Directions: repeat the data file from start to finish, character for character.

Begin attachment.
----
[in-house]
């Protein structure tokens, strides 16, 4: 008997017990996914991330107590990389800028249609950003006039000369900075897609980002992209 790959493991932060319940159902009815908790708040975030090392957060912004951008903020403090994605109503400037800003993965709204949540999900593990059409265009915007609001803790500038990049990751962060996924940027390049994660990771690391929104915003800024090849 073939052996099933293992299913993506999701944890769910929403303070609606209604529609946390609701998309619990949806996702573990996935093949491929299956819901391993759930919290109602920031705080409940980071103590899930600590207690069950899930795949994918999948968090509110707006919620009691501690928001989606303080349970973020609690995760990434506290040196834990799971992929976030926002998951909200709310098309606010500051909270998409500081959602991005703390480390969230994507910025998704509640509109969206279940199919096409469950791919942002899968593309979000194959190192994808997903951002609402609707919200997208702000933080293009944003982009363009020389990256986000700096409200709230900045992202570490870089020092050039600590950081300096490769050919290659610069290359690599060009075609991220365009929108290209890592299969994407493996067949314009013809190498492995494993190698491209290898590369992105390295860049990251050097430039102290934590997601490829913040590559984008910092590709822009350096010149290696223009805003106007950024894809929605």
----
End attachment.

[in-house]
């Protein structure tokens, strides 16, 4: 008997017990996914991330107590990389800028249609950003006039000369900075897609980002992209 790959493991932060319940159902009815908790708040975030090392957060912004951008903020403090994605109503400037800003993965709204949540999900593990059409265009915007609001803790500038990049990751962060996924940027390049994660990771690391929104915003800024090849 073939052996099933293992299913993506999701944890769910929403303070609606209604529609946390609701998309619990949806996702573990996935093949491929299956819901391993759930919290109602920031705080409940980071103590899930600590207690069950899930795949994918999948968090509110707006919620009691501690928001989606303080349970973020609690995760990434506290040196834990799971992929976030926002998951909200709310098309606010500051909270998409500081959602991005703390480390969230994507910025998704509640509109969206279940199919096409469950791919942002899968593309979000194959190192994808997903951002609402609707919200997208702000933080293009944003982009363009020389990256986000700096409200709230900045992202570490870089020092050039600590950081300096490769050919290659610069290359690599060009075609991220365009929108290209890592299969994407493996067949314009013809190498492995494993190698491209290898590369992105390295860049990251050097430039102290934590997601490829913040590559984008910092590709822009350096010149290696223009805003106007950024894809929605």